President Barack Obama has advanced plans to push another part of his agenda in the coming months - what amounts to amnesty and citizenship for the estimated 11 million illegal aliens now residing here in America:
Mr. Obama and Senate Democrats will propose the changes in one comprehensive bill, the officials said, resisting efforts by some Republicans to break the overhaul into smaller pieces — separately addressing young illegal immigrants, migrant farmworkers or highly skilled foreigners — which might be easier for reluctant members of their party to accept.
The president and Democrats will also oppose measures that do not allow immigrants who gain legal status to become American citizens one day, the officials said.
Even while Mr. Obama has been focused on fiscal negotiations and gun control, overhauling immigration remains a priority for him this year, White House officials said. Top officials there have been quietly working on a broad proposal. Mr. Obama and lawmakers from both parties believe that the early months of his second term offer the best prospects for passing substantial legislation on the issue.
Mr. Obama is expected to lay out his plan in the coming weeks, perhaps in his State of the Union address early next month, administration officials said.
I assume this amnesty will include the 6-700,000 illegal aliens who already have deportation orders whom ICE is either unable or unwilling to find.
First of all, while this is labeled as 'comprehensive' it really isn't. It is aimed strictly at Latinos who will be reliable Democrat voters.That's why there's the insistence of a path to citizenship, to be implemented as rapidly as possible. There are people from Europe and Asia and the Caribbean who have paid immigration lawyers thousands of dollars and waited years to become citizens, and this proposed legislation simply labels them suckers for obeying the law.Ditto for anyone who fell in love with a foreign national, married them and attempted to get them into America.To such people, the rhetoric from the usual suspects about 'fairness' and 'compassion' rings maddeningly hollow.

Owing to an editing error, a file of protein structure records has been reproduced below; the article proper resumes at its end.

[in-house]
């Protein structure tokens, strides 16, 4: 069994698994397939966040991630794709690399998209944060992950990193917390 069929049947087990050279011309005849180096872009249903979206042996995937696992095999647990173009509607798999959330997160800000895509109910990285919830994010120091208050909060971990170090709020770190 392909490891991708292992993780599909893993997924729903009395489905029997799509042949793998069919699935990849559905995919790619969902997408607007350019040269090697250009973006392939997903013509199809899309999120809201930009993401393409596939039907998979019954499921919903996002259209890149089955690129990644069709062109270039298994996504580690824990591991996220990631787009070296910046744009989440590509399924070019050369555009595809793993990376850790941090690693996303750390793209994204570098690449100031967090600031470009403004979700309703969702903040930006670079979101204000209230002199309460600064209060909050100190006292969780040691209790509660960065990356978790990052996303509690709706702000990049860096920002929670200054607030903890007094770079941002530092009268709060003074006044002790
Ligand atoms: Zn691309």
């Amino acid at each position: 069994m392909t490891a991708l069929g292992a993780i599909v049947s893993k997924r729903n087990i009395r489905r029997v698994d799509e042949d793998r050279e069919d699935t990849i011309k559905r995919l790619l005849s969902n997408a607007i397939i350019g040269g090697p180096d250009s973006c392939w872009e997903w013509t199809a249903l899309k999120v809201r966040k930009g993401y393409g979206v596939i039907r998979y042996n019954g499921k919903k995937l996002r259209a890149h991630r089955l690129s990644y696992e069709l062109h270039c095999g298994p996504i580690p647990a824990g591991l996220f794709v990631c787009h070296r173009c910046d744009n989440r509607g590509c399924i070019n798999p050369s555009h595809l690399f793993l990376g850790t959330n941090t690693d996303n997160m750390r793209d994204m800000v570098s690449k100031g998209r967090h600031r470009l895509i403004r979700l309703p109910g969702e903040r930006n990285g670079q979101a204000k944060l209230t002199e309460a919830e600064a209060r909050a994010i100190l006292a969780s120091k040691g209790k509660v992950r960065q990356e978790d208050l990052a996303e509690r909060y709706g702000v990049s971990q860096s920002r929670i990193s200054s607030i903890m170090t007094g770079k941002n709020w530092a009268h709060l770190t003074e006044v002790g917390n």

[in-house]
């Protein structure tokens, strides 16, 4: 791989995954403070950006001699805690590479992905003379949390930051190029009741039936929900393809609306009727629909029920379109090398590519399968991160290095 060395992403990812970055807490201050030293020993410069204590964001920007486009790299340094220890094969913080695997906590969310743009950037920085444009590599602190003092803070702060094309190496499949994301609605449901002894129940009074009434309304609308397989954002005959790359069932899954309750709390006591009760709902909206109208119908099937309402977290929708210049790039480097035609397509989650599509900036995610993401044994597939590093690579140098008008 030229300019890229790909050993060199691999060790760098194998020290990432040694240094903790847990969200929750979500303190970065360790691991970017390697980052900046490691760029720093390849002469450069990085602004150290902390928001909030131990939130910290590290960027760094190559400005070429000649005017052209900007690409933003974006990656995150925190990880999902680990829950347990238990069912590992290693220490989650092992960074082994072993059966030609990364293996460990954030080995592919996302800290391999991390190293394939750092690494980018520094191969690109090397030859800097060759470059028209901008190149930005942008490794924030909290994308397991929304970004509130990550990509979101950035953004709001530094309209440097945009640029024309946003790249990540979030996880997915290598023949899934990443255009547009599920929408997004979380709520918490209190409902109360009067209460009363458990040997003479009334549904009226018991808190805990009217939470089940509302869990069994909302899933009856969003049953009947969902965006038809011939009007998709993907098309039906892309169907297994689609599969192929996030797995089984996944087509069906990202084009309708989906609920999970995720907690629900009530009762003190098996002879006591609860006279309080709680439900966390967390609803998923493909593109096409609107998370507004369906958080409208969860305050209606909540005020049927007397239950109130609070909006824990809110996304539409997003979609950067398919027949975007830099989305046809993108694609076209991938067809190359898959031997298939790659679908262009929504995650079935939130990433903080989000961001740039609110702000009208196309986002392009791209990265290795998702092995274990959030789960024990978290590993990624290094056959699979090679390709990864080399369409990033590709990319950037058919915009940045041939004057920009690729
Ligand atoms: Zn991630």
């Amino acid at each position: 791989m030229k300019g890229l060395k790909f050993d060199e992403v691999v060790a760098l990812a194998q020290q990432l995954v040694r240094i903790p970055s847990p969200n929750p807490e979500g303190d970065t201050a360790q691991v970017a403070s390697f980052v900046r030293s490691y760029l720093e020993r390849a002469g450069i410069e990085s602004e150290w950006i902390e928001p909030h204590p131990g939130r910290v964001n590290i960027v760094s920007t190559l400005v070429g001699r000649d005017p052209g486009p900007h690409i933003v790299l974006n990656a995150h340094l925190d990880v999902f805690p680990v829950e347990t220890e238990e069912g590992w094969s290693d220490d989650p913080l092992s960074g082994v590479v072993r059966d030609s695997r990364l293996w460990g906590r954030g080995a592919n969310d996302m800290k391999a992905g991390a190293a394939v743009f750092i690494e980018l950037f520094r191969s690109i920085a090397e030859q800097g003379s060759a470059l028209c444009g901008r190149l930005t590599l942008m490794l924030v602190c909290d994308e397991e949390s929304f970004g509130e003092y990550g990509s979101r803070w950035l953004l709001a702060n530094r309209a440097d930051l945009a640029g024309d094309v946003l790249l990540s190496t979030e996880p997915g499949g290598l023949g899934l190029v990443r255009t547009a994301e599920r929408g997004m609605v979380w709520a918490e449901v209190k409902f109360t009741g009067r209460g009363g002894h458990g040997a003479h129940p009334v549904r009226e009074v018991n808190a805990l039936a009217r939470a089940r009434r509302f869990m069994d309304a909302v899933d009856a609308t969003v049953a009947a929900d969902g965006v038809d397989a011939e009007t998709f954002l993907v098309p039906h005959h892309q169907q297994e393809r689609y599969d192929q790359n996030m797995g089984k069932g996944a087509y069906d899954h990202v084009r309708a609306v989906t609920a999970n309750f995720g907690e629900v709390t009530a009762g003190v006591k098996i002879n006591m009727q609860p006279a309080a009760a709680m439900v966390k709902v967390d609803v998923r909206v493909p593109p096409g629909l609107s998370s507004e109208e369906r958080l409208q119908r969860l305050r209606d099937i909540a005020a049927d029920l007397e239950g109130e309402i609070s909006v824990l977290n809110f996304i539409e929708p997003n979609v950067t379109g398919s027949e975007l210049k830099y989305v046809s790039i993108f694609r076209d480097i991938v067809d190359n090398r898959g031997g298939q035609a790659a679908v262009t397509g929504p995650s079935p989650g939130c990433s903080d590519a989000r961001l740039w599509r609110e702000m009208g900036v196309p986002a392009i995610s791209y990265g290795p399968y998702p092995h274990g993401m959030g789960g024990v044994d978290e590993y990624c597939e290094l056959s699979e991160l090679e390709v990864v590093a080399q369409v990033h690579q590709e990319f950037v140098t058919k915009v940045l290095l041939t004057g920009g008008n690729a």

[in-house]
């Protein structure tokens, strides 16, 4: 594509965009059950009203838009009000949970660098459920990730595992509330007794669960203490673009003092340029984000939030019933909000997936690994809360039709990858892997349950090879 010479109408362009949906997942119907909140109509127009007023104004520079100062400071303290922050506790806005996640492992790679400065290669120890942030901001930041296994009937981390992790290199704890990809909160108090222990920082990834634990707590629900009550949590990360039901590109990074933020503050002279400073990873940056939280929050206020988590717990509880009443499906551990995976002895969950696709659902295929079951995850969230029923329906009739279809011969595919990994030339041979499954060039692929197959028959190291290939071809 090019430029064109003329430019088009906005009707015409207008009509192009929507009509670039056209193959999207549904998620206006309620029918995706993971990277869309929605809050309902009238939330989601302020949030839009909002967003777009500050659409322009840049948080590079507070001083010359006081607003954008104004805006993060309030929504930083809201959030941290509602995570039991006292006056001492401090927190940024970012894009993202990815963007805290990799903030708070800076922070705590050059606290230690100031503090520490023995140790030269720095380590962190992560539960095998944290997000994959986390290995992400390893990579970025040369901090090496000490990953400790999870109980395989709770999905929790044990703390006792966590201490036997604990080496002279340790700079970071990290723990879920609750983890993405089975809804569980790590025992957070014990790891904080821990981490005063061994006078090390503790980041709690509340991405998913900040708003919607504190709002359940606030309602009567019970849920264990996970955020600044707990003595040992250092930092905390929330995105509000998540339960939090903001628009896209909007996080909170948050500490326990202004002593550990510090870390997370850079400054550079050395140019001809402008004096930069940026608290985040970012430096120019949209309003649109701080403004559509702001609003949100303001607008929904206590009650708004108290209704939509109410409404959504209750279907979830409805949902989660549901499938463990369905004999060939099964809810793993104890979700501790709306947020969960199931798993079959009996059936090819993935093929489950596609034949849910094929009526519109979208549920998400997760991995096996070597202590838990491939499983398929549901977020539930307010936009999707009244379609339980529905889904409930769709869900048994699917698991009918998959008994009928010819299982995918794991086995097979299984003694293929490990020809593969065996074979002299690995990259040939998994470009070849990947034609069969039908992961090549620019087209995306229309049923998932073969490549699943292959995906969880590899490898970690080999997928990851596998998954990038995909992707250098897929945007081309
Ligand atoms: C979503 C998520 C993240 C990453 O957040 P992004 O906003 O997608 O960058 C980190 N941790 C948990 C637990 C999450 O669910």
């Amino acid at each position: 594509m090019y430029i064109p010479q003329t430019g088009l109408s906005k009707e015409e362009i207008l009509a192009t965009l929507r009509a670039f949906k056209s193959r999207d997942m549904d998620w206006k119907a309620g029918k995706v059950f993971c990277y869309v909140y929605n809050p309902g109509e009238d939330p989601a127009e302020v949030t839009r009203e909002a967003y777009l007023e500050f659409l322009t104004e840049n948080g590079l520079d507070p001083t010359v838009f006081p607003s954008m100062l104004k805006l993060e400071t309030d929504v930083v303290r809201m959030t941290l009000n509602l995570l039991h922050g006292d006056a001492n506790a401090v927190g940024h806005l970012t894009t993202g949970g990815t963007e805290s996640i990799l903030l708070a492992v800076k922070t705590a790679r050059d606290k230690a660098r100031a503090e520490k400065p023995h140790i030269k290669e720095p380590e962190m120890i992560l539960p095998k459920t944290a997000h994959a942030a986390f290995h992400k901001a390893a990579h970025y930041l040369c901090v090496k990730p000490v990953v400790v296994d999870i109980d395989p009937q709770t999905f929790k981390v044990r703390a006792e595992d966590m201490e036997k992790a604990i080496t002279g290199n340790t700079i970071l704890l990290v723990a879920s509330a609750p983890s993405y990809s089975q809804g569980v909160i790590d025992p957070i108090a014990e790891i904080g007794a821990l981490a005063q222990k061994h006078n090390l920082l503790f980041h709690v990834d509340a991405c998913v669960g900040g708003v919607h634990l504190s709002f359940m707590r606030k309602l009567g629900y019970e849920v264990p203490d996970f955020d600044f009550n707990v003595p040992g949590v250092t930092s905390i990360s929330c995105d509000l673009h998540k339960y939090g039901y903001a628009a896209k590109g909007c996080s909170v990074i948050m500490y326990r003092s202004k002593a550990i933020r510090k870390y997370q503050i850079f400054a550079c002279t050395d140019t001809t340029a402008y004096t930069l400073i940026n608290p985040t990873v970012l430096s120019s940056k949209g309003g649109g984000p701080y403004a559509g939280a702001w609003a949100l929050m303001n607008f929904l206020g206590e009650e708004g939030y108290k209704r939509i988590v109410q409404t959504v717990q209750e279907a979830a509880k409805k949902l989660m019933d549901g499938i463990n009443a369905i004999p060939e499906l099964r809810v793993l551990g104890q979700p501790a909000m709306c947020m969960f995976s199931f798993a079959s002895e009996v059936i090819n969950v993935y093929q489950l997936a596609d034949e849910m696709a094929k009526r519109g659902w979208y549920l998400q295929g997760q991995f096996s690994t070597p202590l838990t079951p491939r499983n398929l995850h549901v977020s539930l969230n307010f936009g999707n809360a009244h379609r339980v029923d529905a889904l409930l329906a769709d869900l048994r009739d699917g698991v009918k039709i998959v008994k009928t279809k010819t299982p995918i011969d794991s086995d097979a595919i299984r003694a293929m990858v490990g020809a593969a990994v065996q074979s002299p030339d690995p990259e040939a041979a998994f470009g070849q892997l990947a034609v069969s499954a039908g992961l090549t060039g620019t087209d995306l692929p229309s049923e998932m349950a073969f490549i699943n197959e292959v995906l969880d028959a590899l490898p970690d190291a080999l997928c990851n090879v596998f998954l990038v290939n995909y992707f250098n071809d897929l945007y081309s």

Second, this kind of amnesty legislation is, frankly, racist. It de facto favors one kind of demographic over all others, strictly for political reasons. It does not address the nation's needs, which is what immigration is supposed to be about, but merely the ethnicity of the favored group and their proximity to being able to walk across the border.
And third, unless this 'comprehensive' proposal involves securing our borders, future enforcement and the deportation of those who break our immigration laws (and I can almost guarantee you it won't), it isn't comprehensive at all. Just like the amnesty President Reagan okayed a generation and a half ago at the urging of Teddy Kennedy, it will merely open the floodgates for subsequent waves of illegal immigration and the establishment of a permanent underclass, bidding down the price of labor.
Even worse, President Obama's plan reportedly includes a provision for a federally funded Guest Worker program. Is there any reason whatsoever that such a program can't be implemented now, using the carrots of legalized status of a sort, humane wages and protection and the stick of immediate deportation without appeal for failing to register? Of course there is. The Democrats want these people voting. And soon,if they're not voting already.